The second technique is a distributed network emulation method based on simulation symbiosis. Mininet is a container-based emulation environment that can study networks consisted of virtual hosts and OpenFlow-enabled virtual switches on Linux. It is well-known, however, that experiments using Mininet may lose fidelity for large-scale networks and heavy traffic load. The proposed symbiotic approach uses an abstract network model to coordinate distributed Mininet instances with superimposed traffic to represent large-scale network scenarios.

Invited Talk: High-Performance Modeling and Simulation of Computer Networks

High-Performance Modeling and Simulation of Computer Networks

April 26, 2017

Laboratory of Information, Networking and Communication Sciences (LINCS), Paris, France
Host: Professor Dario Rossi

Abstract: Modeling and simulation (M&S) plays an important role in the design analysis and performance evaluation of complex systems. Many of these systems, such as computer networks, involve a large number of interrelated components and processes. Complex behaviors emerge as these components and processes inter-operate across multiple scales at various granularities. M&S must be able to provide sufficiently accurate results while coping with the scale and complexity.
My talk will focus on two novel techniques in high-performance network modeling and simulation. The first is a GPU-assisted hybrid network traffic modeling method. The hybrid approach offloads the computationally intensive bulk traffic calculations to the background onto GPU, while leaving detailed simulation of network transactions in the foreground on CPU. Our experiments show that the CPU-GPU hybrid approach can achieve significant performance improvement over the CPU-only approach.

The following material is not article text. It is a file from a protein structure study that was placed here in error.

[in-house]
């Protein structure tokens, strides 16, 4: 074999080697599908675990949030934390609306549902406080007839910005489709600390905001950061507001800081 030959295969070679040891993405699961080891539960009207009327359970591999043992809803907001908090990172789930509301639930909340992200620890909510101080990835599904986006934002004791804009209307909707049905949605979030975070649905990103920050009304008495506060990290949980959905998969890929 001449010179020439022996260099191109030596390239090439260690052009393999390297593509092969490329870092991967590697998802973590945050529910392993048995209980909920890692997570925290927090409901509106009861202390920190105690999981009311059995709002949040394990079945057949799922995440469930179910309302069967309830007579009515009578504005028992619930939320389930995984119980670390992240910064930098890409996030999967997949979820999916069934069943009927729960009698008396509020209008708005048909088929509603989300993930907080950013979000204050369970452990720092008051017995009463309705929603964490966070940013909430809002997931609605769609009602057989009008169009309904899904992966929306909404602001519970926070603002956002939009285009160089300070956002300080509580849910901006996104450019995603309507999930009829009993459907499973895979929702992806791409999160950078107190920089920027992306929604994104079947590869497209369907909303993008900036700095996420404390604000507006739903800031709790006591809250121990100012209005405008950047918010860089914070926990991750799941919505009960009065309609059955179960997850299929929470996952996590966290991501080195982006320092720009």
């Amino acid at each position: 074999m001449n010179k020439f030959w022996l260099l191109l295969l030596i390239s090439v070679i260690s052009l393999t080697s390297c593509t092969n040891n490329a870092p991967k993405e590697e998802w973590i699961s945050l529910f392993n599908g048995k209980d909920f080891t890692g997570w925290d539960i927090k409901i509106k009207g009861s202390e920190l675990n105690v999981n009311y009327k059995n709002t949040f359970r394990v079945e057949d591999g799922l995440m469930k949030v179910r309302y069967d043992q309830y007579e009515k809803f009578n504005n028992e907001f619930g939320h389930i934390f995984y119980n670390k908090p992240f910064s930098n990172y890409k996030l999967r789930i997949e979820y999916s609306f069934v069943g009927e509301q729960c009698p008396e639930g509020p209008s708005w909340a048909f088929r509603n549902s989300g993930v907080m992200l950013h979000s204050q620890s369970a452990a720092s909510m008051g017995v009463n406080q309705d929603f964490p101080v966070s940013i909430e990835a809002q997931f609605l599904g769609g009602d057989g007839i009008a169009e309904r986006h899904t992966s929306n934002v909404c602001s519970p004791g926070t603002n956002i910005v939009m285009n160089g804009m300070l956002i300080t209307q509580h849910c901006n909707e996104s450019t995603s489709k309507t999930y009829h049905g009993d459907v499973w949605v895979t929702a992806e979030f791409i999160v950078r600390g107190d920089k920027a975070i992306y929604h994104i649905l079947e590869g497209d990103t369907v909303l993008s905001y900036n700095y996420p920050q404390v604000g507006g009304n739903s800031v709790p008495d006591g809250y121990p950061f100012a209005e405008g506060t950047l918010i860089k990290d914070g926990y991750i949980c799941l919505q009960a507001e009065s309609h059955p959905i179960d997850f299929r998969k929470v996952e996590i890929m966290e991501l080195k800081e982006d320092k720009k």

The second technique is a distributed network emulation method based on simulation symbiosis. Mininet is a container-based emulation environment that can study networks consisted of virtual hosts and OpenFlow-enabled virtual switches on Linux. It is well-known, however, that experiments using Mininet may lose fidelity for large-scale networks and heavy traffic load. The proposed symbiotic approach uses an abstract network model to coordinate distributed Mininet instances with superimposed traffic to represent large-scale network scenarios.

Invited Talk: Extending PrimoGENI for Symbiotic Distributed Network Emulation

Extending PrimoGENI for Symbiotic Distributed Network Emulation

March 13, 2017

GENI Regional Workshop (GRW), held in conjunction with GEC25 Miami, Florida, USA

The talk includes recent development in hybrid at-scale network experimentation, which extends the previous PrimoGENI project.

[slides]

HPCC’16 Paper: HPC Interconnect Model

Scalable Interconnection Network Models for Rapid Performance Prediction of HPC Applications, Kishwar Ahmed, Jason Liu, Stephan Eidenbenz, and Joe Zerr. In Proceedings of the 18th International Conference on High Performance Computing and Communications (HPCC 2016), December 2016. [paper] [slides]

abstractbibtex
Performance Prediction Toolkit (PPT) is a simulator mainly developed at Los Alamos National Laboratory to facilitate rapid and accurate performance prediction of large-scale scientific applications on existing and future HPC architectures. In this paper, we present three interconnect models for performance prediction of large-scale HPC applications. They are based on interconnect topologies widely used in HPC systems: torus, dragonfly, and fat-tree. We conduct extensive validation tests of our interconnect models, in particular, using configurations of existing HPC systems. Results show that our models provide good accuracy for predicting the network behavior. We also present a performance study of a parallel computational physics application to show that our model can accurately predict the parallel behavior of large-scale applications.
@INPROCEEDINGS{Ahmed2016:scale-intercon,
author={K. Ahmed and J. Liu and S. Eidenbenz and J. Zerr},
booktitle={Proceedings of the IEEE 18th International Conference on High Performance Computing and Communications (HPCC)},
title={Scalable Interconnection Network Models for Rapid Performance Prediction of HPC Applications},
year={2016},
pages={1069-1078},
doi={10.1109/HPCC-SmartCity-DSS.2016.0151},
month={Dec},}

WSC’16 Paper: Simulation Reproducibility

Panel – Reproducible Research in Discrete-Event Simulation – A Must or Rather a Maybe? Adelinde M. Uhrmacher, Sally Brailsford, Jason Liu, Markus Rabe, and Andreas Tolk. In Proceedings of the 2016 Winter Simulation Conference (WSC 2016), T. M. K. Roeder, P. I. Frazier, R. Szechtman, E. Zhou, T. Huschka, and S. E. Chick, eds., December 2016. [paper]

abstractbibtex